If you’re currently a WordPress user, there’s a 99.9999% chance you’re running on MySQL, even though you may be running PHP on Windows. Luckily, migrating your WordPress site to SQL Server or SQL Azure should only take a few hours. Here are the steps involved:
A Case Study
My first experience doing a migration from MySQL to SQL Server or SQL Azure was for the Remix Russia keynote delivered by Eric Rudder. Now, I’m in the process of migrating my own WordPress blog (which I’ve been running on a shared LAMP hosting account for years) to Windows and SQL Server.
In this article, I’ll take you through the process.
Let’s get this party started.
First, we need to get a default instance of WordPress running on SQL Server stood up; then we’ll go through the steps of customization. Check out the Getting Started page and the Installing WordPress on SQL Server article to get the default instance up.
Once you’ve completed this step, your site should look something like this:
I didn’t have to do anything special to get this running on my Discount ASP hosting account. I just created the database, FTP’d the files and ran through the standard WordPress install.
Make sure to update the Settings in the WordPress admin for things like Permalinks, Tagline, etc.
The first step in migrating themes is to copy the wp-content/themes folder to your new site via FTP.
How difficult it is to migrate your Theme depends on how it’s built. I’m using a theme that stores its settings within the wp_options table, so I needed to migrate the settings by hand.
To do this,we need to go into Appearance and Activate our theme.
In order to migrate the theme settings manually,open up the Theme options on your current site in the left window and the settings on the new SQL Server site in the right window. It’s a piece of cake to run through these and move over the settings.
Your new site should start to take shape.
Migrating Plugins and Widgets might take a bit of work. WordPress stores the settings for these within the wp_options table, and because we’re migrating our blog over by standing up a new instance, we’ll need to migrate Plugin and Widget settings manually.
NOTE: Plugins and Widgets are an area for potential incompatibility with WordPress on SQL Server. This patch works by intercepting the MySQL statements and converting them to be TSQL compatible with SQL Server/SQL Azure. You can read this article for more architecture details if you’re interested. OmniTI does a great job making sure this works for the core WordPress operations, which should cover the majority of database operations a plugin attempts to execute. There are two scenarios where the database abstraction layer may not work correctly: Either the SQL Server patch just hasn’t been built to handle a certain database statement or the plugin is written incorrectly and accesses the database directly instead of using the WordPress database execution functions. The main point is that once you’ve migrated over your Plugins and Widgets, be sure to do some testing before moving your WordPress on SQL Server site into production.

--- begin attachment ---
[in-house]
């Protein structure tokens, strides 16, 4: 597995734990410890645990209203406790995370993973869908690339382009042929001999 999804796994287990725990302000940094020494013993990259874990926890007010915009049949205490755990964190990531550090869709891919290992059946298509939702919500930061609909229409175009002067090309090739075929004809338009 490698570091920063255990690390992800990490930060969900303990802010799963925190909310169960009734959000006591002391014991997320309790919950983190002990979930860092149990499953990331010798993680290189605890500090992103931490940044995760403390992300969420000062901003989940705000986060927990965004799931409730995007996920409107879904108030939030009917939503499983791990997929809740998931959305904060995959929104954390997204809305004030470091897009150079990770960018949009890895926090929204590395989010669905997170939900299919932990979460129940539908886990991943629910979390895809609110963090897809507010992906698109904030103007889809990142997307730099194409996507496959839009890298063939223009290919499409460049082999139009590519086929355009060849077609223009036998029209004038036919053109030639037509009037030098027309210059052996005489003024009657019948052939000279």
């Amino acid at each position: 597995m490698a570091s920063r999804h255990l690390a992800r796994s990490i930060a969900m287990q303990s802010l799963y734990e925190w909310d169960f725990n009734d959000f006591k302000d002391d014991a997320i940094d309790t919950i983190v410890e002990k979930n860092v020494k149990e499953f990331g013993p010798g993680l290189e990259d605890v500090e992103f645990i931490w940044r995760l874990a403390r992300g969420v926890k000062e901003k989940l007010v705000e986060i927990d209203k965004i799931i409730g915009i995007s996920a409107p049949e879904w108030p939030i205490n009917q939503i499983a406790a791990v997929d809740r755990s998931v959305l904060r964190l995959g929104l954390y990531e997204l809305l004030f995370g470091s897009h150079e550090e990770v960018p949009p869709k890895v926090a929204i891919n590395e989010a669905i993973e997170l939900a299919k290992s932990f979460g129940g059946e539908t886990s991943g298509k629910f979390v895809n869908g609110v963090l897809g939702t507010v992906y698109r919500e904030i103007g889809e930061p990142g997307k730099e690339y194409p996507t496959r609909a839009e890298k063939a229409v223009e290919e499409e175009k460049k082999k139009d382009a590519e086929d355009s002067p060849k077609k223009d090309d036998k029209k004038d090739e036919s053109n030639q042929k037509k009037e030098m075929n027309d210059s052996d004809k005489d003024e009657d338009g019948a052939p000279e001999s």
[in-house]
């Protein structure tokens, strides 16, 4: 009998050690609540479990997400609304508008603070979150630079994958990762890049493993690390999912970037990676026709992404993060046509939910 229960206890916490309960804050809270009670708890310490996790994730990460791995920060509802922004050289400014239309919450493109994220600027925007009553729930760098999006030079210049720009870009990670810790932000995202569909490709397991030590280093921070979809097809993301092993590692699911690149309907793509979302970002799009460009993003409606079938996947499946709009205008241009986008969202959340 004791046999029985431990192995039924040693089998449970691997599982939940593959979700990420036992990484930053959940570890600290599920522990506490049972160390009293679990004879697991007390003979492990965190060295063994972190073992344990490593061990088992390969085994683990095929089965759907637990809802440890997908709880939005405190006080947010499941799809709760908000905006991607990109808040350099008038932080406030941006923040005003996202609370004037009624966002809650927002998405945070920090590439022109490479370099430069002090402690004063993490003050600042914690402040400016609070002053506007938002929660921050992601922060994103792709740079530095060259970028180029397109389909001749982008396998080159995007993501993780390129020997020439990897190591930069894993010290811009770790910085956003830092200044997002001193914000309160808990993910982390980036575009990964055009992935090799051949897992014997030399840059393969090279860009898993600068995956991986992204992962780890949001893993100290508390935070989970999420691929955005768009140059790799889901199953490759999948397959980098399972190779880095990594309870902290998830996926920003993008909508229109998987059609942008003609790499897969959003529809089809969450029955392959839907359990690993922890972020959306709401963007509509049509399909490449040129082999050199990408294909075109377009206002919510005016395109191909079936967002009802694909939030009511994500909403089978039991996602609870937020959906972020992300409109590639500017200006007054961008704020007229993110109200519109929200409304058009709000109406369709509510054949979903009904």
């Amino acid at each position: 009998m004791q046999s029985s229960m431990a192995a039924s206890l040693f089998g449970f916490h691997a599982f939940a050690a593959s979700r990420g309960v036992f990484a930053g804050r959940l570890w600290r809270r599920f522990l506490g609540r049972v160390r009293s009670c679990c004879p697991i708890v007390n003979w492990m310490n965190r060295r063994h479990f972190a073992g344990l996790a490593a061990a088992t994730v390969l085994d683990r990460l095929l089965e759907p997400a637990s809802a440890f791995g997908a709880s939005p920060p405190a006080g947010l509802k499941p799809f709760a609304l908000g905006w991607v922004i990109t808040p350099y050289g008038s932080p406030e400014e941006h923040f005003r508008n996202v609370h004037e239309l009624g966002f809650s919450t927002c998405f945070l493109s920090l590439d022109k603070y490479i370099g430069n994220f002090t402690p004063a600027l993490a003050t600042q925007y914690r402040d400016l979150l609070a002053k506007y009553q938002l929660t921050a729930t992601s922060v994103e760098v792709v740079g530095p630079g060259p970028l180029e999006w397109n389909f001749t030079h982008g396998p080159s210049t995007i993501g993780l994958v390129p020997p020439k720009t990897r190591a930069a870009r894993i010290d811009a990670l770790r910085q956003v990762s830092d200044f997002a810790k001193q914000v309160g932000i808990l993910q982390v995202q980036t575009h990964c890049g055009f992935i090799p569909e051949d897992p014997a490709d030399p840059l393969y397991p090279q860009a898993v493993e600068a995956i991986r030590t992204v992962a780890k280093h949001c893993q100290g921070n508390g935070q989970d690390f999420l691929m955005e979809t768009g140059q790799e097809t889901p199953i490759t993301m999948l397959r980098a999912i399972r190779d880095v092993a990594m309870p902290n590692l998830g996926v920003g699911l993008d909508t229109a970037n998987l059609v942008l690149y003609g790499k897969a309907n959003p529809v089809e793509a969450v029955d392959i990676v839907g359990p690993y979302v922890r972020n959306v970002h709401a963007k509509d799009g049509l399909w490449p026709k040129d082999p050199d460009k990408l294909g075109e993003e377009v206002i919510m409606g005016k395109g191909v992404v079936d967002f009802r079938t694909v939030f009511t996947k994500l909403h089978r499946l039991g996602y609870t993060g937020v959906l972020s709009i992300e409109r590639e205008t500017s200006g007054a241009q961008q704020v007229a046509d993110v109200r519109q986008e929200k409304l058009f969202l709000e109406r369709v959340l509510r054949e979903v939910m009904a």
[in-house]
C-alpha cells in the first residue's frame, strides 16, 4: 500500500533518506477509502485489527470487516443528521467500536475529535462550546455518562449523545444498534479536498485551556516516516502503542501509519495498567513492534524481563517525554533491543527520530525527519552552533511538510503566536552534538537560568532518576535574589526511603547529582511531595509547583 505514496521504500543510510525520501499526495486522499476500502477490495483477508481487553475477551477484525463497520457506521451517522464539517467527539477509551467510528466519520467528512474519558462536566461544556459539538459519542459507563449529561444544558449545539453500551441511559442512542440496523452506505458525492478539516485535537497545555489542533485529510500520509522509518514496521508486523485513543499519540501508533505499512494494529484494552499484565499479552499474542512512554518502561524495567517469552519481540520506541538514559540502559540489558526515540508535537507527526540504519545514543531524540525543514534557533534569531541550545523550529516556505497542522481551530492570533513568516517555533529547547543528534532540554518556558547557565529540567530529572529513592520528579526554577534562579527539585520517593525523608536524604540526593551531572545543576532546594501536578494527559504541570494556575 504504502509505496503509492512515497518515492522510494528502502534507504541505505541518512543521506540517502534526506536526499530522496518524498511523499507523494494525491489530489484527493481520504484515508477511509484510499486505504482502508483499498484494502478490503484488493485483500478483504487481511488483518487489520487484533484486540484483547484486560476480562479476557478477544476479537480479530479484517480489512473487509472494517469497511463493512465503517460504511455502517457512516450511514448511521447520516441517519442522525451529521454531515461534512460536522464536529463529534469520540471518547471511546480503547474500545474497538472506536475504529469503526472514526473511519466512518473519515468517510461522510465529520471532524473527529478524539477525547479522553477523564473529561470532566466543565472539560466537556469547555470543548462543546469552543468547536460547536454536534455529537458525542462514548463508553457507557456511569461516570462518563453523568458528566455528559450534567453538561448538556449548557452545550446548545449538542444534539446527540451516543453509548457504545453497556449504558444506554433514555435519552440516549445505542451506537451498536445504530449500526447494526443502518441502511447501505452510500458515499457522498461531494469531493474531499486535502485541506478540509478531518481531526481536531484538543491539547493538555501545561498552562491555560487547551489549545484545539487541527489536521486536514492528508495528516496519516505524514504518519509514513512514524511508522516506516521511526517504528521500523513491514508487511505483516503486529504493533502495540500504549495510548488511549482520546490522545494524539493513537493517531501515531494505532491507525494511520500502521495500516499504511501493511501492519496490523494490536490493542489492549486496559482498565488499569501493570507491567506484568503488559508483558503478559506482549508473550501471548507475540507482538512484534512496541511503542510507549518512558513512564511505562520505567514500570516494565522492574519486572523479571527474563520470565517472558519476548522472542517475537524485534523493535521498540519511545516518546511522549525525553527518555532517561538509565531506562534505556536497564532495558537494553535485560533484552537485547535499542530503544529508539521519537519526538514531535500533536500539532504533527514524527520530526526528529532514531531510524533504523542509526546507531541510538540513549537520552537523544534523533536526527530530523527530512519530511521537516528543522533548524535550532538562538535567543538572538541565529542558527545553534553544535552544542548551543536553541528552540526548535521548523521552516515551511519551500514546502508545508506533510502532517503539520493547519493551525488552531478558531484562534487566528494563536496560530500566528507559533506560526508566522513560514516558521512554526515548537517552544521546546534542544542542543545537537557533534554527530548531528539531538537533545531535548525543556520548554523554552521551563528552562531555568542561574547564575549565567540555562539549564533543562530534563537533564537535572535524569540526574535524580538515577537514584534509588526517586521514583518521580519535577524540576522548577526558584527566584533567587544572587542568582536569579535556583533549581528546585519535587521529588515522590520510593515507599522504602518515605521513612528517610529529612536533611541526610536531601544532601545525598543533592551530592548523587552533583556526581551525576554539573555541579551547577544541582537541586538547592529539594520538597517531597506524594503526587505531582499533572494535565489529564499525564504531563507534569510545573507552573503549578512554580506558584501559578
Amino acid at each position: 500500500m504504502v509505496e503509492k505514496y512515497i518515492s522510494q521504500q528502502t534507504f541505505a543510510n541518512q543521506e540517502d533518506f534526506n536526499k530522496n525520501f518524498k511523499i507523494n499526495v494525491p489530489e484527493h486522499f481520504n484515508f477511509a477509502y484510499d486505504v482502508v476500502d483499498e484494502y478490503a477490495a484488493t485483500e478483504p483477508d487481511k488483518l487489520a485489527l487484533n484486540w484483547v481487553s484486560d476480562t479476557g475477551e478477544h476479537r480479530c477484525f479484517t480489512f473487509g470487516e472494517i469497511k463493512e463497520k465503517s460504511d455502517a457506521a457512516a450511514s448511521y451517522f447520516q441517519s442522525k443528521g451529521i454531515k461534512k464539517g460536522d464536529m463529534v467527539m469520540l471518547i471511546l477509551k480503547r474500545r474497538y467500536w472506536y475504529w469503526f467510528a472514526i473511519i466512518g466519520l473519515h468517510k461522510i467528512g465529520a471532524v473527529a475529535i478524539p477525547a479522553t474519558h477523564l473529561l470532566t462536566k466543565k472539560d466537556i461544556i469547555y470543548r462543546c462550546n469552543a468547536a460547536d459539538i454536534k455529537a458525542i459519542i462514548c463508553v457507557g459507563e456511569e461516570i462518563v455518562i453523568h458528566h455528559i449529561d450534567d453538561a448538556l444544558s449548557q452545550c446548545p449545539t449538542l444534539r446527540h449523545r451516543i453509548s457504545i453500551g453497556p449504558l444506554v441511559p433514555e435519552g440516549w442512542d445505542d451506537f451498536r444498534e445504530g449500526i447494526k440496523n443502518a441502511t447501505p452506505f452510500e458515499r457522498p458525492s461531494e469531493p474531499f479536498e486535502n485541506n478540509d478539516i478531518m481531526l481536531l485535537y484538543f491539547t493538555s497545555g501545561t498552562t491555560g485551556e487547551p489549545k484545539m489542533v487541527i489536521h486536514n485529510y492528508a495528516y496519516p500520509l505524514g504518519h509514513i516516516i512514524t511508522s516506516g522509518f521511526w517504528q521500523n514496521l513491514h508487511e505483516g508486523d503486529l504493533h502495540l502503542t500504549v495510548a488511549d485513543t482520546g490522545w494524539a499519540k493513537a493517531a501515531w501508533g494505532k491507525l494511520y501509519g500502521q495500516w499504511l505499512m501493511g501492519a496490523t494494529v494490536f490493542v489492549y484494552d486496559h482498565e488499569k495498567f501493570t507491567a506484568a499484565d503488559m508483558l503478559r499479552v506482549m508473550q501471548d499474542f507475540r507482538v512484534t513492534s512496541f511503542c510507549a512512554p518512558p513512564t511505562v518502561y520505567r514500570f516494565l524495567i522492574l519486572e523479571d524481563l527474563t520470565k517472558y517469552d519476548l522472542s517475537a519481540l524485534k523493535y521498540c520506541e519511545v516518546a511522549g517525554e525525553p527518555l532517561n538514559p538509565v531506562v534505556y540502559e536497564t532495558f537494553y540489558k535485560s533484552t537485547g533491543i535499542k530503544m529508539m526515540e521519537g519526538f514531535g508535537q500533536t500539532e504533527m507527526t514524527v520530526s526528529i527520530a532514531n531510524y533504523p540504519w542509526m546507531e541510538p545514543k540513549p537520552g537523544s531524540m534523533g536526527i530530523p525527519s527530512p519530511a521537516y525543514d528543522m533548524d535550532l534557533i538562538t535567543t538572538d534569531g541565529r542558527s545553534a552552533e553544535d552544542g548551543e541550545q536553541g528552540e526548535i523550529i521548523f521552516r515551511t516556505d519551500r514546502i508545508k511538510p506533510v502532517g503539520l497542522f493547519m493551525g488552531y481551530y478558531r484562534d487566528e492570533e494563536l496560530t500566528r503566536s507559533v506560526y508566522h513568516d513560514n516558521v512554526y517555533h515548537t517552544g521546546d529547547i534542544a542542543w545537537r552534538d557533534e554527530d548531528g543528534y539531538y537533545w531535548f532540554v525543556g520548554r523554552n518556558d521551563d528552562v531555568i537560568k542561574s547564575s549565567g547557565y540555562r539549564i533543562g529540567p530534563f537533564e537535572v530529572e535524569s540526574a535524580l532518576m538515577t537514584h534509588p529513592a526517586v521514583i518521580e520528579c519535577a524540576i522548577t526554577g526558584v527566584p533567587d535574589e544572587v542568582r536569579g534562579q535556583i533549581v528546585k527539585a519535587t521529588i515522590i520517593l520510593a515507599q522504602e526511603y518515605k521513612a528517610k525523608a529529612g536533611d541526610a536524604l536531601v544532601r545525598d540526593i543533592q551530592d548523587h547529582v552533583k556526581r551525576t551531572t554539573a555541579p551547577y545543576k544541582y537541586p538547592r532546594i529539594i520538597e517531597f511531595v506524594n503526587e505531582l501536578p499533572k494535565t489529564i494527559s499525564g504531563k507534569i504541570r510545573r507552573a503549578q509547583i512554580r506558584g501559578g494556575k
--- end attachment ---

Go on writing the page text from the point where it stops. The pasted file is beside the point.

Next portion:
First, make sure you have already copied over the wp-content/plugins folder to your WordPress on SQL Server site.
Open the Plugins section of your WordPress admin for your current site and the new site side-by-side. Then go through and activate the Plugins you want to continue using.
Make sure to configure the Plugins that require additional steps. For example, you’ll need to copy your Akismet API Key, etc.
Migrating Widgets uses the same process as Plugins: Just open the WordPress admin side-by-side and migrate necessary settings.
Now your site should be ready for content.
Migrating your content with WordPress is straightforward, thanks to the Import/Export feature built into WordPress. The first step is to export your content from your current site using the Export feature under the Tools menu in the WordPress admin.
This will generate an XML file containing all of your Pages, Posts, Comments, Custom Fields, Categories and Tags.
Now, all you need to do is switch to your new WordPress on SQL Server site and use the Import feature under the Tools menu. Make sure to select a WordPress Import.
Now just browse to the XML export from the step above and click Upload file and import.
Now WordPress will parse the XML file and ask you for a couple more details. You can decide to either create new users or map to existing users. You’ll probably want to select the Import Attachments option.
Once the import is complete, WordPress will provide a log of the results.
If you selected to Import Attachments above,WordPress will pull images, etc. into Media for your new WordPress site. Alternatively, you could copy over the wp-content/uploads folder.
Now that your Pages and Posts are in your WordPress on SQL Server site, you may need to tweak some UI elements. For example, I needed to add the Pages and Categories to the header navigation.
Your site should now run WordPress on SQL Server!
The only thing left to do is update the DNS settings to point to my new host.
I spent some time researching a “better” way to do a WordPress migration but I believe that when moving to a different database platform, going through the steps in this article is probably a good idea. If you have alternate suggestions, please let me know.
I’m really excited to be running WordPress on SQL Server. Give it a try and let us know if there’s anything we can do to help!